Some families are on their own to raise and nurture because extended members are not local. Also, not all workplace situations consider or provide family-friendly benefits or support. The ability of parents to seek out support is a helpful skill. Identifying what types of support or assistance that are necessary to meet a family’s needs is also important.

When parents are working, they have competing interests on their mind and it can be hard to focus. Finding others who can step in and provide support in terms of childcare; recreation support; school support or even opportunities for parents to get away for some self-care support is critical to feeling competent.

The Science of Parenting team visits about how important support systems are to the development of happy healthy families.

Barb Dunn Swanson

Barb Dunn Swanson

With two earned degrees from Iowa State University, Barb is a Human Sciences Specialist utilizing her experience working alongside communities to develop strong youth and families! With humor and compassion, she enjoys teaching, listening and learning to learn!

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How to Find Balance

The many responsibilities parents encounter as they raise a family, send kids to school, and perhaps even work outside the home are far-reaching. Every day brings new opportunities and with those, challenges too. One challenge is identifying household tasks and finding time to complete those tasks and still have enough time and energy to respond openly to your children and family.

There is some evidence (Meier, McNaughton-Cassill, & Lynch, 2006) that mothers report managing more of the household and childcare tasks than their co-parents. Join the Science of Parenting team as they explore the research behind sharing the tasks that are so important to raising happy, healthy families. They will even explore the notion that some co-parents won’t relinquish enough control, to allow the other parent an opportunity to contribute.

Lori and Mackenzie share evidence that suggests parents who feel appreciated for the household tasks they perform, are more likely to continue to complete the tasks. Most everyone will admit, it feels good to be noticed or recognized for doing well or accomplishing a task. Families will find they have more time together if all members share the housekeeping load.

Barb Dunn Swanson

Barb Dunn Swanson

With two earned degrees from Iowa State University, Barb is a Human Sciences Specialist utilizing her experience working alongside communities to develop strong youth and families! With humor and compassion, she enjoys teaching, listening and learning to learn!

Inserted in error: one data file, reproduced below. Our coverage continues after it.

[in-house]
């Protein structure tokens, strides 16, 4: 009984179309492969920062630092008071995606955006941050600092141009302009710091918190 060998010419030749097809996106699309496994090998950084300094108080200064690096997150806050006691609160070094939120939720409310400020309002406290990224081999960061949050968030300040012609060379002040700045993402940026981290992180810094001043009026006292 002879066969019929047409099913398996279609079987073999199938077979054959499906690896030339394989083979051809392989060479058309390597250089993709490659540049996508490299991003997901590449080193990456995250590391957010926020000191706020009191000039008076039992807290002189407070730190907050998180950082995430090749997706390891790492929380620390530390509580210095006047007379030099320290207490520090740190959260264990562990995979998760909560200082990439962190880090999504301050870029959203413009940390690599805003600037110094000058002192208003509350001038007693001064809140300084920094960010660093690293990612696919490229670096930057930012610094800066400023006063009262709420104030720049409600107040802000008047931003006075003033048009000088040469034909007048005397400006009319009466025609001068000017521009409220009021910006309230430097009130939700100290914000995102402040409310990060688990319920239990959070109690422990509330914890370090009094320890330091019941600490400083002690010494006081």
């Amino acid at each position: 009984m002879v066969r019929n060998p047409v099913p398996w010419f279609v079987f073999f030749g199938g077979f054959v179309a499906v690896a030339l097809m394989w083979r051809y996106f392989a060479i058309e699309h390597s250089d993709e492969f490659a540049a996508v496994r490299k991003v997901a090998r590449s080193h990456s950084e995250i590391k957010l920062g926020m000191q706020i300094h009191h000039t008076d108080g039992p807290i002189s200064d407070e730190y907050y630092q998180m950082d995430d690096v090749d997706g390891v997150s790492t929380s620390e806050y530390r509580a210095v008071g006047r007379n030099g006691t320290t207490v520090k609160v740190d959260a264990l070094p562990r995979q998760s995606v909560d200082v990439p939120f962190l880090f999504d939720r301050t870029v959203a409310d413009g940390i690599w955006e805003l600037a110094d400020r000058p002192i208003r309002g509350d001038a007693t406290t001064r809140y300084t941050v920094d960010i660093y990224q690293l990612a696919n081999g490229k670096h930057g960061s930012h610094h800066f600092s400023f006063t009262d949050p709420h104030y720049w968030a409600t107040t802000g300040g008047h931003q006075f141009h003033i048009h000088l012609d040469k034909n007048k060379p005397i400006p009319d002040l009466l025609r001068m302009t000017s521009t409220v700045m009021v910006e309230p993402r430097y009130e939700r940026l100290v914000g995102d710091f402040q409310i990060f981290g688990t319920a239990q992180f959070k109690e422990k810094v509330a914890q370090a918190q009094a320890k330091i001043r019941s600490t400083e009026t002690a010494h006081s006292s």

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Accentuate the Positive

Becoming a parent is a big responsibility and one that brings joy and some uncertainty too. You may wonder if you will know how to respond to your baby, and as they grow, you will still have those same questions. Parents want to feel like they know what their children need, and they want to be judged as doing a great job parenting their children. In fact, a 2015 Pew Research Study revealed that “Regardless of how they see themselves, parents care a lot about how others perceive their parenting skills.”

Parents want the support of their co-parent first and foremost, followed by the support of their own parents. Feeling confident in our parenting role is important and impacts our children too. Additional research has revealed that parents’ positive emotions could help them to notice a wider range of strengths in themselves and their children, and to think of a greater number of ways to deploy their strengths. In this episode of the Science of Parenting Podcast, Lori and Mackenzie discuss parenting strengths and introduce us to a tool called the Keys to Interactive Parenting Scale (KIPS). The confidence and support parents have in their abilities provide dividends for the whole family.

Barb Dunn Swanson

Barb Dunn Swanson

With two earned degrees from Iowa State University, Barb is a Human Sciences Specialist utilizing her experience working alongside communities to develop strong youth and families! With humor and compassion, she enjoys teaching, listening and learning to learn!

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Getting After Stress